Current Research

Anthropomorphic Data and Movement Speeds

Principal Investigator: Dr. John Gales, York University

The Research Problem

The standard analyses of life safety in buildings and transportation systems use simple uniform flow rates and walking speeds to calculate evacuation times which do not reflect the increasing proportions of elderly, obese and mobility impaired in our society. To address this issue, many research organizations have conducted project specific movement studies, some of which are tabulated in the recent SFPE Handbook of Fire Protection Engineering. However, these data sets often lack a common structure and are difficult to use as a resource.

The Project

York University, Canada, is leading a collaborative multi- institutional effort, including Arup and LUND University, Sweden, aiming to compile and organize contemporary, project specific, movement speeds from existing published and unpublished data sets from industry and academic partners globally, with special considerations for accessibility, upwards/downwards movement, etc.). The project will also study the underlying fundamental individual characteristics of movement to set the stage for future improvements in data collection.

The Goal

In addition to a report which will include tables of new and legacy data, the project output will also include the development of an online portal and connected database to store the data which will be accessible by SFPE members. The project goal is a living database which can easily be updated and supported on the SFPE web infrastructure.

The Timeframe

The Project is scheduled for completion in early 2020; results will be presented at the SFPE Performance based design conference in Auckland, New Zealand, September 9, 10, 2020.

Modern Vehicle Hazards in Parking Garages and Vehicle Carriers

Principal Investigator: Combustion Science and Engineering, Inc.

The Research Problem

Modern vehicles present new fire hazards, including increased combustible content and alternative fuels. Modern parking garages have optimized space requirements for vehicle parking and storage and often implement automated retrieval features and car stacking, which presents unique hazards as well. The goal of this project is to quantify the fire hazard of modern vehicles in parking structures and vehicle carriers to provide guidance for standards and fire safety design of these structures.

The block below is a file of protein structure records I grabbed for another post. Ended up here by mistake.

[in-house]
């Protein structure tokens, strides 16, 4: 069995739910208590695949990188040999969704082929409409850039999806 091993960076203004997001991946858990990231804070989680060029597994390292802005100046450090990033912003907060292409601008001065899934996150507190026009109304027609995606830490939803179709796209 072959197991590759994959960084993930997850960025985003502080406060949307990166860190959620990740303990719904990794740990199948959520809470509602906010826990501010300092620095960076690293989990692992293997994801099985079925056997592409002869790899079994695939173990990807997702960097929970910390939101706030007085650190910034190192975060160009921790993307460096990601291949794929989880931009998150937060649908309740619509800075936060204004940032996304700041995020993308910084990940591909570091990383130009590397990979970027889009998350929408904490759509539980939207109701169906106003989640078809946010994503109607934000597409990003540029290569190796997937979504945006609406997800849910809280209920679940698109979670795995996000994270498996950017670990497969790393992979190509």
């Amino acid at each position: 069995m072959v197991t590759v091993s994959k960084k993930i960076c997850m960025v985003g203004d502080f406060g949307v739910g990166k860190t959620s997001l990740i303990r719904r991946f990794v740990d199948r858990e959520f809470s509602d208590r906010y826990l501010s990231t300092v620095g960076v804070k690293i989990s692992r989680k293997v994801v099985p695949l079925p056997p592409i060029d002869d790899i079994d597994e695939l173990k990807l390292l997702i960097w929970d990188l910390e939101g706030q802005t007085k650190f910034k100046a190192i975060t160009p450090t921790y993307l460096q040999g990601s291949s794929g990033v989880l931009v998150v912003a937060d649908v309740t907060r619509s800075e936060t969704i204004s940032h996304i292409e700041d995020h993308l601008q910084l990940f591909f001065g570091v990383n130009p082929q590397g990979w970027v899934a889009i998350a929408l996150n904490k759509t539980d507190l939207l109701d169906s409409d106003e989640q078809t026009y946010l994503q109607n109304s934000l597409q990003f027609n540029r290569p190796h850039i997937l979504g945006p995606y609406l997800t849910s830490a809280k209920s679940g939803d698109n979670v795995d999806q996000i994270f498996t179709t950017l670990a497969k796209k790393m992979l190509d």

The Project

The SFPE Foundation is sponsoring this early initiative that will be led by the NFPA Fire Protection Research Foundation and completed by June 2020. The project directly aligns with the SFPE Research Roadmap and the FPE profession’s need to understand and respond to emerging hazards. The SFPE Foundation anticipates the project will provide early performance-based knowledge to assist the FPE in evaluating design considerations and codes with a potential focus on risk, egress, detection and suppression. The project is likely to identify further needs that FPEs will need to address as the complexities of vehicle fires are better understood. The project consists of four components:

  • A review of the literature to assess fire incidents, current fire protection requirements, and industry trends in parking structures and vehicle (eg marine) carriers.
  • A hazard assessment of modern vehicles in the context of parking structures, and bench-marked against traditional vehicle and fueling systems.
  • Based on the above information, an assessment of existing fire protection design criteria with a focus on sprinkler protection.
  • Identify gaps in information needed to provide technical guidance to inform appropriate design criteria.

The Timeline

The project is scheduled for complete in June of 2020.